On International NASH Day 2019 we discuss the mixed outcomes of NASH drug clinical trials and how we believe a platform of evidence can be built to support future NASH drug development.
NASH (Nonalcoholic steatohepatitis) is emerging as a major public health issue for the 21st century that affects 7-12% of adults worldwide. It is associated with significant liver-related morbidity and morality and at present, there are no approved drug therapies for the disease.
Clinical trial readouts from the front-running NASH drug candidates so far are mixed, with obeticholic acid meeting primary trail endpoints, but selonsertib missing. These compounds, along with others in clinical development have had supportive Phase II data. However, further review of the data suggests that none of these compounds have shown consistent efficacy in the majority of patients.
We have discussed some of the reasons for these mixed outcomes in our recent review on NASH, in Drug Discovery Today. There are a number of pathophysiologies resulting in a common phenotypical pathology, which usually includes fibrosis, and is called ‘NASH’. The driving pathways behind disease progression can be metabolic, inflammatory, can result from disbalances in lipid metabolism or bile acid signalling, or from other liver injury.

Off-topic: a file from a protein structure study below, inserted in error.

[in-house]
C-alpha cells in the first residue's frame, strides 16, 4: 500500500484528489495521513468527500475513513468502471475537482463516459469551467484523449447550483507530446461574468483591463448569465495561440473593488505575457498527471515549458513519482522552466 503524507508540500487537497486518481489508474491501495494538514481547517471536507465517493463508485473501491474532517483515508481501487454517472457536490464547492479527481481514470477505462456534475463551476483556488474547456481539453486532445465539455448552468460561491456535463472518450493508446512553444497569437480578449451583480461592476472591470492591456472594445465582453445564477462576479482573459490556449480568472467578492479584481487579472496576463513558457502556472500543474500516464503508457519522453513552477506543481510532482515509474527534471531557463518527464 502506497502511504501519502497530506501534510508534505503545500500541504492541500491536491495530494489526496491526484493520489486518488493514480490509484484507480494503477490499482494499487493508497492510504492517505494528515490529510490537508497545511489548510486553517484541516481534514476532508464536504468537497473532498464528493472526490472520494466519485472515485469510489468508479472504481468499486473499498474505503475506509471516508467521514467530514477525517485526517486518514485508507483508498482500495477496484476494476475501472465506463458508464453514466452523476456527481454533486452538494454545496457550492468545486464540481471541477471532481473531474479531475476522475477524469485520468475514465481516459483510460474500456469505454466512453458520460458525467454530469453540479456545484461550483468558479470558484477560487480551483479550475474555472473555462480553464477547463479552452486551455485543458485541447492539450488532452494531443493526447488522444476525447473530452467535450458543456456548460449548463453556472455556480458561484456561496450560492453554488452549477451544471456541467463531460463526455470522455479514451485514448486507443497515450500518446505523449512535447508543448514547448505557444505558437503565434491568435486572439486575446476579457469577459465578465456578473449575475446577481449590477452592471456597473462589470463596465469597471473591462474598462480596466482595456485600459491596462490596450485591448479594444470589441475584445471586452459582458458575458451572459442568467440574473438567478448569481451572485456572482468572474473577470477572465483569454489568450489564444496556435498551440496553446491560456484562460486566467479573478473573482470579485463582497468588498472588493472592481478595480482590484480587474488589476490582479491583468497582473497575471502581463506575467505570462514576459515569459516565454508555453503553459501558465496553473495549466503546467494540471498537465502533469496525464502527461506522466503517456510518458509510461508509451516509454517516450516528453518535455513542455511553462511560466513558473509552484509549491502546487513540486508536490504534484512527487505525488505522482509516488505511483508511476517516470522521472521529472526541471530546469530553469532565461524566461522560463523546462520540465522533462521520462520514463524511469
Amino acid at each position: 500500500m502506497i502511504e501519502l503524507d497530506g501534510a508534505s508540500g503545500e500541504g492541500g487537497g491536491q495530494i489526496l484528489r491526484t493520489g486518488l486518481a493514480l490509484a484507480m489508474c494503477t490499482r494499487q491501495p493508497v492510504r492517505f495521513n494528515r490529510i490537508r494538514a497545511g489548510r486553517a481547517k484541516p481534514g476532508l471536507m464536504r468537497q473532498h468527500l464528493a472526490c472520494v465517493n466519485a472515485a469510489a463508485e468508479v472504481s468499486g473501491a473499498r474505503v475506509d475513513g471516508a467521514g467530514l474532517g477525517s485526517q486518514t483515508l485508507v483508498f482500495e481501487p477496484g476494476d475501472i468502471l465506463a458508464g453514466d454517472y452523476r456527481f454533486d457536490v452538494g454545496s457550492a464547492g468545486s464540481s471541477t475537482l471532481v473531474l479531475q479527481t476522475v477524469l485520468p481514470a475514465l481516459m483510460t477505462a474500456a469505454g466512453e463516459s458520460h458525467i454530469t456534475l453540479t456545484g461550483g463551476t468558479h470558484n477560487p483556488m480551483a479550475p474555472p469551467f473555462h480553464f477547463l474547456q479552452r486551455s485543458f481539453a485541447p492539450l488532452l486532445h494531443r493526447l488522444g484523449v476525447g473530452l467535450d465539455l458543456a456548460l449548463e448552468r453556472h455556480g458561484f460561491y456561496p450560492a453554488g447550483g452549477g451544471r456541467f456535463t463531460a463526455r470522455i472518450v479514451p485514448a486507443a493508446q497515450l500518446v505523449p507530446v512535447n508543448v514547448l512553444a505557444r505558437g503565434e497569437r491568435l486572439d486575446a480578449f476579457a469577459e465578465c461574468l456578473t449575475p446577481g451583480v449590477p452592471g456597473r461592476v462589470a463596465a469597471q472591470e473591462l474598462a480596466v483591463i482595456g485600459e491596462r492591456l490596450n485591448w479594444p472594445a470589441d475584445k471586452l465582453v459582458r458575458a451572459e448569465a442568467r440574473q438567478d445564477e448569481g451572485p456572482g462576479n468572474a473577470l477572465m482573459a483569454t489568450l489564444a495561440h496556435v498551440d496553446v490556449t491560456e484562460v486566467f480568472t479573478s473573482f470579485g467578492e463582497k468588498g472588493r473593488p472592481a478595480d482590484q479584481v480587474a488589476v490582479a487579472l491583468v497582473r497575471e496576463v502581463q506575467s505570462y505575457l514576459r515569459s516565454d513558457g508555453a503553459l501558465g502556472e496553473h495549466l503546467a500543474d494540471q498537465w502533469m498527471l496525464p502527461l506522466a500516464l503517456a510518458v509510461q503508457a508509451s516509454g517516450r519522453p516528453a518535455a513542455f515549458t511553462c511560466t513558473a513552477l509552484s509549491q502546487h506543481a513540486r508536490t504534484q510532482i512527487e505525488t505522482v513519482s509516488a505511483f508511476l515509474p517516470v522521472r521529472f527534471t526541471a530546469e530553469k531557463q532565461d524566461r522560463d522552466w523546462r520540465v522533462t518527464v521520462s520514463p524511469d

At TherapeutAix, we believe that the drug mode of action must match key pathophysiologic drivers, requiring a mechanistic understanding of efficacy and identification of patient segments. This allows specific drugs to show efficacy. The basis of this is a translational package supporting the envisioned positioning.
In addition, new therapies will need to be compatible with future standard of care for NASH, and also with many other medications prescribed to treat common co-morbidities.